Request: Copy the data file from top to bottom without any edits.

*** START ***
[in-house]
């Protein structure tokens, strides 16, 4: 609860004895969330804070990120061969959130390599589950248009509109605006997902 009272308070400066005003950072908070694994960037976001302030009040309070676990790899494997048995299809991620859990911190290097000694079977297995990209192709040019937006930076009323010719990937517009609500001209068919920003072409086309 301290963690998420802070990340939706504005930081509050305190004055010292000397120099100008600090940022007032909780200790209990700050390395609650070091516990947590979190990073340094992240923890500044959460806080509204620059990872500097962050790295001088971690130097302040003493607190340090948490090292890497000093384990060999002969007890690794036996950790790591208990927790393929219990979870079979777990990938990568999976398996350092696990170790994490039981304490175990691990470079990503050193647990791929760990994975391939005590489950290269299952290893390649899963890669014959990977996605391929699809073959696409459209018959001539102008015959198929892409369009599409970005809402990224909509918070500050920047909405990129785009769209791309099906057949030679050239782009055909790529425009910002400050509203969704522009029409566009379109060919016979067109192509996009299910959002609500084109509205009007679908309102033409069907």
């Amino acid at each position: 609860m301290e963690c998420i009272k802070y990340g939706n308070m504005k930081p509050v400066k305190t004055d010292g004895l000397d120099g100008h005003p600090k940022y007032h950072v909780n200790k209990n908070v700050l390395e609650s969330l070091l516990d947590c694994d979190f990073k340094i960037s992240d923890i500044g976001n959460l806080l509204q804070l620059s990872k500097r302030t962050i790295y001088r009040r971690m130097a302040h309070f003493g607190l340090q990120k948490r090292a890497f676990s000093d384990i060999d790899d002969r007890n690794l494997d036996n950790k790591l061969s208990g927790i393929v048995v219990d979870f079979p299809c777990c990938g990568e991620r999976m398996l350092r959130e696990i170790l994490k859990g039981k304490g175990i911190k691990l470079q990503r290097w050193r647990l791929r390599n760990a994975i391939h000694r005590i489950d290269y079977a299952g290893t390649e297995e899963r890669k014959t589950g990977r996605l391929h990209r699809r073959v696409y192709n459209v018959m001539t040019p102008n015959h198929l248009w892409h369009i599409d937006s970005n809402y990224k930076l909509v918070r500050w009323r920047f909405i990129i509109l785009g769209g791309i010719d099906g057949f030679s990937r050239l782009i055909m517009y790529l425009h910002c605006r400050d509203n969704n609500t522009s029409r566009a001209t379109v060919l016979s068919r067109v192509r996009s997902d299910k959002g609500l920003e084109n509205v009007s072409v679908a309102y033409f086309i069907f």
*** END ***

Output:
[in-house]
């Protein structure tokens, strides 16, 4: 609860004895969330804070990120061969959130390599589950248009509109605006997902 009272308070400066005003950072908070694994960037976001302030009040309070676990790899494997048995299809991620859990911190290097000694079977297995990209192709040019937006930076009323010719990937517009609500001209068919920003072409086309 301290963690998420802070990340939706504005930081509050305190004055010292000397120099100008600090940022007032909780200790209990700050390395609650070091516990947590979190990073340094992240923890500044959460806080509204620059990872500097962050790295001088971690130097302040003493607190340090948490090292890497000093384990060999002969007890690794036996950790790591208990927790393929219990979870079979777990990938990568999976398996350092696990170790994490039981304490175990691990470079990503050193647990791929760990994975391939005590489950290269299952290893390649899963890669014959990977996605391929699809073959696409459209018959001539102008015959198929892409369009599409970005809402990224909509918070500050920047909405990129785009769209791309099906057949030679050239782009055909790529425009910002400050509203969704522009029409566009379109060919016979067109192509996009299910959002609500084109509205009007679908309102033409069907």
């Amino acid at each position: 609860m301290e963690c998420i009272k802070y990340g939706n308070m504005k930081p509050v400066k305190t004055d010292g004895l000397d120099g100008h005003p600090k940022y007032h950072v909780n200790k209990n908070v700050l390395e609650s969330l070091l516990d947590c694994d979190f990073k340094i960037s992240d923890i500044g976001n959460l806080l509204q804070l620059s990872k500097r302030t962050i790295y001088r009040r971690m130097a302040h309070f003493g607190l340090q990120k948490r090292a890497f676990s000093d384990i060999d790899d002969r007890n690794l494997d036996n950790k790591l061969s208990g927790i393929v048995v219990d979870f079979p299809c777990c990938g990568e991620r999976m398996l350092r959130e696990i170790l994490k859990g039981k304490g175990i911190k691990l470079q990503r290097w050193r647990l791929r390599n760990a994975i391939h000694r005590i489950d290269y079977a299952g290893t390649e297995e899963r890669k014959t589950g990977r996605l391929h990209r699809r073959v696409y192709n459209v018959m001539t040019p102008n015959h198929l248009w892409h369009i599409d937006s970005n809402y990224k930076l909509v918070r500050w009323r920047f909405i990129i509109l785009g769209g791309i010719d099906g057949f030679s990937r050239l782009i055909m517009y790529l425009h910002c605006r400050d509203n969704n609500t522009s029409r566009a001209t379109v060919l016979s068919r067109v192509r996009s997902d299910k959002g609500l920003e084109n509205v009007s072409v679908a309102y033409f086309i069907f």